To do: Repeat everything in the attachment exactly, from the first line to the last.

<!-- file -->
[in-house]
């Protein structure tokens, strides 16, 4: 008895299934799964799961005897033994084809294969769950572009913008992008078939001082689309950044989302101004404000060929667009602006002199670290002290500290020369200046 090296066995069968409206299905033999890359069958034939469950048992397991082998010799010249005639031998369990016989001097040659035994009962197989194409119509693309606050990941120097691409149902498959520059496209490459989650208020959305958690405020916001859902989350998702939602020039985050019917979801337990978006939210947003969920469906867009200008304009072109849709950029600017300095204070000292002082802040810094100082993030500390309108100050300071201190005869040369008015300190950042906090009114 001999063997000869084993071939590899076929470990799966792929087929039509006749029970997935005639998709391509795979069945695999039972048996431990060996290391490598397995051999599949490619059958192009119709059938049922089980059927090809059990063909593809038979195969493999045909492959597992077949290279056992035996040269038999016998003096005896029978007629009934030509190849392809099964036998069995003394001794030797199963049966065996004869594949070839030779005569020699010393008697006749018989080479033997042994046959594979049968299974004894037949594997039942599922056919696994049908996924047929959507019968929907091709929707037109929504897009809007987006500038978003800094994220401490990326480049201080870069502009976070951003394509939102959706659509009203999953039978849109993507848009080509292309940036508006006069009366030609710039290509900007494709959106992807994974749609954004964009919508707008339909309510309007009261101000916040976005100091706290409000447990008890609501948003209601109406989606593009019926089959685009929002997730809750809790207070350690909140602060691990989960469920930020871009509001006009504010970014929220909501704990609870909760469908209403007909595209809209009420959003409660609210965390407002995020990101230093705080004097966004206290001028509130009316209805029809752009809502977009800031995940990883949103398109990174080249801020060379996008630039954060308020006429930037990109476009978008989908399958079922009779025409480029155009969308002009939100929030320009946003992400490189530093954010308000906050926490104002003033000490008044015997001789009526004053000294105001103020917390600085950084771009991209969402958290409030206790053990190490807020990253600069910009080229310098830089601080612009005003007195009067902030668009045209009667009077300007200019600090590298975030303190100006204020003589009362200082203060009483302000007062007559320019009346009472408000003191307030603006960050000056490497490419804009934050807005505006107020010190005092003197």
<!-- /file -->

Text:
[in-house]
């Protein structure tokens, strides 16, 4: 008895299934799964799961005897033994084809294969769950572009913008992008078939001082689309950044989302101004404000060929667009602006002199670290002290500290020369200046 090296066995069968409206299905033999890359069958034939469950048992397991082998010799010249005639031998369990016989001097040659035994009962197989194409119509693309606050990941120097691409149902498959520059496209490459989650208020959305958690405020916001859902989350998702939602020039985050019917979801337990978006939210947003969920469906867009200008304009072109849709950029600017300095204070000292002082802040810094100082993030500390309108100050300071201190005869040369008015300190950042906090009114 001999063997000869084993071939590899076929470990799966792929087929039509006749029970997935005639998709391509795979069945695999039972048996431990060996290391490598397995051999599949490619059958192009119709059938049922089980059927090809059990063909593809038979195969493999045909492959597992077949290279056992035996040269038999016998003096005896029978007629009934030509190849392809099964036998069995003394001794030797199963049966065996004869594949070839030779005569020699010393008697006749018989080479033997042994046959594979049968299974004894037949594997039942599922056919696994049908996924047929959507019968929907091709929707037109929504897009809007987006500038978003800094994220401490990326480049201080870069502009976070951003394509939102959706659509009203999953039978849109993507848009080509292309940036508006006069009366030609710039290509900007494709959106992807994974749609954004964009919508707008339909309510309007009261101000916040976005100091706290409000447990008890609501948003209601109406989606593009019926089959685009929002997730809750809790207070350690909140602060691990989960469920930020871009509001006009504010970014929220909501704990609870909760469908209403007909595209809209009420959003409660609210965390407002995020990101230093705080004097966004206290001028509130009316209805029809752009809502977009800031995940990883949103398109990174080249801020060379996008630039954060308020006429930037990109476009978008989908399958079922009779025409480029155009969308002009939100929030320009946003992400490189530093954010308000906050926490104002003033000490008044015997001789009526004053000294105001103020917390600085950084771009991209969402958290409030206790053990190490807020990253600069910009080229310098830089601080612009005003007195009067902030668009045209009667009077300007200019600090590298975030303190100006204020003589009362200082203060009483302000007062007559320019009346009472408000003191307030603006960050000056490497490419804009934050807005505006107020010190005092003197």